Background on terminology

Confusingly the word "type" appears in some places in subcomponent definitions, as well as the word "typeName" labelling the finally instantiated component. Before Infusion 2.0 it might be worth rationalising all of this to simply use the word "gradeName" and replace the field "gradeNames" above with the field "parentGrades" or so.

With its resolved hierarchy and appearance of traditional inheritance, this all looks as if it might boil down to some kind of classic type system, so we will spend some time discussing the various important aspects to the question of why it doesn't, and indeed mustn't.

Some reference pages about Infusion's grade system and EL expressions:

The Key to Time

One of the facilities that has emerged in our implementation of grades is the ability for the users (i.e. implementers, developers, and extenders at large) of a component to adorn it with further grades "after the fact". However this condition of being "after the fact" requires quite some unpacking due to the very different nature to the passage of time during component instantiation. In this case, the "afterness" we are talking about is "after the fact of definition of the original component", as well as "after the fact that a particular grade has been selected for use in a particular context". Wherever she stands in the chain of creators, the final consumer of the product of a grade definition always has the chance to contribute further grades into it.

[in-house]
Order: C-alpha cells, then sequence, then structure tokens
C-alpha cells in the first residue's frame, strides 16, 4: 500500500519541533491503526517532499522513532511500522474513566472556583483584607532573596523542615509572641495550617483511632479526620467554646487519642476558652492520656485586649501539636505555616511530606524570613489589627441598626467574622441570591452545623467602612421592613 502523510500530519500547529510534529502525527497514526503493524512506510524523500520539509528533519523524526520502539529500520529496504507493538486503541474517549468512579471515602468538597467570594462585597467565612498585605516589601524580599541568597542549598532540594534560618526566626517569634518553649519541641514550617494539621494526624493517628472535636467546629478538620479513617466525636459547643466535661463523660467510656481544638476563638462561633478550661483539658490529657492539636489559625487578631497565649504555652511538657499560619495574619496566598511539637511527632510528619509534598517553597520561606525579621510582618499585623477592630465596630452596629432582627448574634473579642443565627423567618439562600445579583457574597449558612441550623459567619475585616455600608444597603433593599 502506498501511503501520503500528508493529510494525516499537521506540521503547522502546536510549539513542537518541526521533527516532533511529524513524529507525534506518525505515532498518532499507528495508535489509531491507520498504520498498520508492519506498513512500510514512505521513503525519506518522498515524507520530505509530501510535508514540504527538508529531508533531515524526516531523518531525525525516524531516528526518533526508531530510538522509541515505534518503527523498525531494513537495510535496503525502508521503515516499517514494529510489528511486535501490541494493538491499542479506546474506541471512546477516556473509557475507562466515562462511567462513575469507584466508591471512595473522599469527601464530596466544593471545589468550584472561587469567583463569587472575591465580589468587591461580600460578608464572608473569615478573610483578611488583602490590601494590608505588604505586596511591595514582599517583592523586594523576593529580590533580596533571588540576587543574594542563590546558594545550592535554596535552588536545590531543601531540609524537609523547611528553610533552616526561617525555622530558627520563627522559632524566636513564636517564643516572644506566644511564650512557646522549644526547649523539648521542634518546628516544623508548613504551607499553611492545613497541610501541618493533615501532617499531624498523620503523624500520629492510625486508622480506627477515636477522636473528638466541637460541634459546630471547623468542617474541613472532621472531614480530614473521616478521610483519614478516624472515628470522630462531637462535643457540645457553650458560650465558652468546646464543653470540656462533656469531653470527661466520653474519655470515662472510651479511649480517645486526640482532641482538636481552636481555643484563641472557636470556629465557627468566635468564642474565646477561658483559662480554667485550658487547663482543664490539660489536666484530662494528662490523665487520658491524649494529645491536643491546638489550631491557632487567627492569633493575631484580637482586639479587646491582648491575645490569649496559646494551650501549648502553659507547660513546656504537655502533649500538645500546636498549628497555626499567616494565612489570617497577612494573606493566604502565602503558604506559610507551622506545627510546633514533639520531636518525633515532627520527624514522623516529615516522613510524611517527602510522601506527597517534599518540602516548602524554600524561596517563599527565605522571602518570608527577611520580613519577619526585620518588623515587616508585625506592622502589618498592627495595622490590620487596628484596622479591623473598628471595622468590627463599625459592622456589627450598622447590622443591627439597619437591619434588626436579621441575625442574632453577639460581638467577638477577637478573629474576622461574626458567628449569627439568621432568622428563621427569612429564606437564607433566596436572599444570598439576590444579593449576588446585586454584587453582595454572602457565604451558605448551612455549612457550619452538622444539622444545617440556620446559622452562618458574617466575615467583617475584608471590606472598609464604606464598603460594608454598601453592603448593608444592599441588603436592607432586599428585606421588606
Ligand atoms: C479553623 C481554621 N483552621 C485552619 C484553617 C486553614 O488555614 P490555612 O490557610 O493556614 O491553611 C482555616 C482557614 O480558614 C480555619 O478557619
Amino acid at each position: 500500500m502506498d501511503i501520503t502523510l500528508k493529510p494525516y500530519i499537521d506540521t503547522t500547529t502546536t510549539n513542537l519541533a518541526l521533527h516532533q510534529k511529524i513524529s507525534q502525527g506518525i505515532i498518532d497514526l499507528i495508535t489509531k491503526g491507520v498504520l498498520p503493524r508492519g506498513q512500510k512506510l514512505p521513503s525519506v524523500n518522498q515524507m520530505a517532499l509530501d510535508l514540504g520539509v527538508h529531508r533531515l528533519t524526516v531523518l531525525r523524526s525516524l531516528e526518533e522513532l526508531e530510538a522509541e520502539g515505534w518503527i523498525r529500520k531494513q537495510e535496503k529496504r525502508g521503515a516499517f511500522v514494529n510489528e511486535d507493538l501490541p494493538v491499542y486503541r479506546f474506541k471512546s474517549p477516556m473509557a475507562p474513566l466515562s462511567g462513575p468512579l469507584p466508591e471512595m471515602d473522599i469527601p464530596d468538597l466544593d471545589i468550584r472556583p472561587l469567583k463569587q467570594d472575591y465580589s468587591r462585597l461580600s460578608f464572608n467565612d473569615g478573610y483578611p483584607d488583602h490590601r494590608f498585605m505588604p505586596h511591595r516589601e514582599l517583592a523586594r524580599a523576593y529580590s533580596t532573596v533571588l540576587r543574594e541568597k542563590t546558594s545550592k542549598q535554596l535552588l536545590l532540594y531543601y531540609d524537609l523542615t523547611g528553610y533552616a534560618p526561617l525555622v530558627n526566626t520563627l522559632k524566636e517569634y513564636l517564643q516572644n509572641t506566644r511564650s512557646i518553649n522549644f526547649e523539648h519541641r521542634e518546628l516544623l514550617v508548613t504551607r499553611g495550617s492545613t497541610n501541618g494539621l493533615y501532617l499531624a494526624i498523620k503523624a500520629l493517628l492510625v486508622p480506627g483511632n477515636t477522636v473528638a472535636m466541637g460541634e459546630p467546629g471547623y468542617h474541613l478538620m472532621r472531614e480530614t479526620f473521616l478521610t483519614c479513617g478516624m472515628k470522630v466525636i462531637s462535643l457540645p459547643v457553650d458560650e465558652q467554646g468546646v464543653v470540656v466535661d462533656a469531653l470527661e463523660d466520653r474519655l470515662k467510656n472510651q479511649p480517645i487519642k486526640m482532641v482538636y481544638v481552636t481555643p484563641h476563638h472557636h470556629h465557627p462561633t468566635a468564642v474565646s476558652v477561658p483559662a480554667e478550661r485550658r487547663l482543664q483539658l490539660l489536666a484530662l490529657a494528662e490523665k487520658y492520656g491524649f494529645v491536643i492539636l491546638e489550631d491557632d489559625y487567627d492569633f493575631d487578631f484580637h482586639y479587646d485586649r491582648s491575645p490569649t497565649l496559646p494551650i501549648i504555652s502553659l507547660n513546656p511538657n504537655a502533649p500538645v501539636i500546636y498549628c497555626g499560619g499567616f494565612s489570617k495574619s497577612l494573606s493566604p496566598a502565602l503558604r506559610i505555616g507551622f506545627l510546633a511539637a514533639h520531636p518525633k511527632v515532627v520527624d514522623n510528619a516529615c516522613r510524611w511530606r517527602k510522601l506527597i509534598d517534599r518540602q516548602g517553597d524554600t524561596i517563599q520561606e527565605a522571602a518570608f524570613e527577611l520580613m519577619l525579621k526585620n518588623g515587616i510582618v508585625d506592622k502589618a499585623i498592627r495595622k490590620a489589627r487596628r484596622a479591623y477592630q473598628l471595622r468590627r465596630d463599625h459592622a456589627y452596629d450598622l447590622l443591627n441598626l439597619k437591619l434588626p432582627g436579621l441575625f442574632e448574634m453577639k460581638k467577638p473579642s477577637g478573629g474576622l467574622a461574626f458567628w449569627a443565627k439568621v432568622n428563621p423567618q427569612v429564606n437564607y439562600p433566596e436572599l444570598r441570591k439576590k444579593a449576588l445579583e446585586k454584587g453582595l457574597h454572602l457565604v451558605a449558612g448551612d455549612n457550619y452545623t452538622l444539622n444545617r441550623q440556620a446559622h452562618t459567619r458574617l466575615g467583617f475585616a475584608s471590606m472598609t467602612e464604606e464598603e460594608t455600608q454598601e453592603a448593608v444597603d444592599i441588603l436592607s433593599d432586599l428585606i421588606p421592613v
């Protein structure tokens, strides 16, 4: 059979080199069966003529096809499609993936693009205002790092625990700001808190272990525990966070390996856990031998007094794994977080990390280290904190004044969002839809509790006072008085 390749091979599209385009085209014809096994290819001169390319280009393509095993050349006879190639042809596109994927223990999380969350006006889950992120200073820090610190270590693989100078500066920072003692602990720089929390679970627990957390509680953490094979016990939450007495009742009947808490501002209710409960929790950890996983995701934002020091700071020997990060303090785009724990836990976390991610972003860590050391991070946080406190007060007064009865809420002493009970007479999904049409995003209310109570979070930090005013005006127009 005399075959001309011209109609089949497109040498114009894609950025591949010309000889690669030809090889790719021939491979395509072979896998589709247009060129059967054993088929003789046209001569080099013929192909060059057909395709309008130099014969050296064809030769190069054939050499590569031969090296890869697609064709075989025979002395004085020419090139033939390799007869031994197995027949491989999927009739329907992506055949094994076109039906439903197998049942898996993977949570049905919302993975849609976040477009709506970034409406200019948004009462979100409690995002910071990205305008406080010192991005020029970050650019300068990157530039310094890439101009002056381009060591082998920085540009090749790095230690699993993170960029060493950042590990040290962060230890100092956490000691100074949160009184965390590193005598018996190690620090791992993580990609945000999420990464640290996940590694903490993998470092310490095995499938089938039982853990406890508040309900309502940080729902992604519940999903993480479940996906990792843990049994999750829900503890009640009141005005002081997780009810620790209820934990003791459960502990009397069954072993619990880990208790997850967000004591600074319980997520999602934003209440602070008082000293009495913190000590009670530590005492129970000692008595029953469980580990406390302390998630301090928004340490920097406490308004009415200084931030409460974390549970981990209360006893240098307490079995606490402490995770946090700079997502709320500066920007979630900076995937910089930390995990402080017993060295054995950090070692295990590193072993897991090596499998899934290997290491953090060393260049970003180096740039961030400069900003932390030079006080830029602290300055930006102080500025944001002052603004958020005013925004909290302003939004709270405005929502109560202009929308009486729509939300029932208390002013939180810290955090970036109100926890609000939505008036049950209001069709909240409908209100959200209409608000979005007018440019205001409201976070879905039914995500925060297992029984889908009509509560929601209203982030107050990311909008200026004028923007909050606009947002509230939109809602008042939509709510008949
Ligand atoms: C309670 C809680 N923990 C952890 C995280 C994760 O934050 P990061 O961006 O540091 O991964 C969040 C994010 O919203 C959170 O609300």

In a system with ordinary object instantiation, this would usually imply that these kinds of "after the fact" also would imply the further "after the fact of the beginning of the instantiation process of the object (component) in question". This correlation of the different kinds of "after the fact" led us to consider that this paper - "Three Approaches to Object Evolution" (Google Israel Engineering Center, Cohen and Gil, PPPJ 2009) - described a system similar to ours in relevant ways. This describes a object evolution system implemented in Java - which gives users the powerful capability to decorate an already created object instance by granting further types to it, and explores ways in which such a system can be made safe and more predictable by the adoption of various constraints such as monotonicity, which is a form of extension that only allows evolution to a subclass of the object's current type. In Java, such a system is ambitious and peculiar, although in other languages such as the prototypal family stemming from Self (the native object system of JavaScript itself is derived directly from this family) such "type morphing" is standard and clearly provided for. Another example of strands of type-evolving objects lies in numerical algebra systems such as IBM's (formerly) Axiom, and, presumably, the much more popular Mathematica